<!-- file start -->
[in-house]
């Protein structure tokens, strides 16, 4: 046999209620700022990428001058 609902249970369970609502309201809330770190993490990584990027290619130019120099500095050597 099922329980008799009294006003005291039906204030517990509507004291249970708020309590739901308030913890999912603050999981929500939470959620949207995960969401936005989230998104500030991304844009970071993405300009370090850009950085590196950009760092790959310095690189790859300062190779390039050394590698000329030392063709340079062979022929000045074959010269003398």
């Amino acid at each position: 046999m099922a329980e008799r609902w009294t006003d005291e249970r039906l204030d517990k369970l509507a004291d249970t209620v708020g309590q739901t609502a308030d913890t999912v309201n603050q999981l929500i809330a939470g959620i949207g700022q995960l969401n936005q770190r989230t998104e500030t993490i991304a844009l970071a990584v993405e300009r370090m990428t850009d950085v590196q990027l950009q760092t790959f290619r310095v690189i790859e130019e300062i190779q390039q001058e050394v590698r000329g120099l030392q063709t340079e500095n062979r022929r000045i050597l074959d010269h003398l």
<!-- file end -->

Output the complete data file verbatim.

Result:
[in-house]
């Protein structure tokens, strides 16, 4: 046999209620700022990428001058 609902249970369970609502309201809330770190993490990584990027290619130019120099500095050597 099922329980008799009294006003005291039906204030517990509507004291249970708020309590739901308030913890999912603050999981929500939470959620949207995960969401936005989230998104500030991304844009970071993405300009370090850009950085590196950009760092790959310095690189790859300062190779390039050394590698000329030392063709340079062979022929000045074959010269003398």
């Amino acid at each position: 046999m099922a329980e008799r609902w009294t006003d005291e249970r039906l204030d517990k369970l509507a004291d249970t209620v708020g309590q739901t609502a308030d913890t999912v309201n603050q999981l929500i809330a939470g959620i949207g700022q995960l969401n936005q770190r989230t998104e500030t993490i991304a844009l970071a990584v993405e300009r370090m990428t850009d950085v590196q990027l950009q760092t790959f290619r310095v690189i790859e130019e300062i190779q390039q001058e050394v590698r000329g120099l030392q063709t340079e500095n062979r022929r000045i050597l074959d010269h003398l």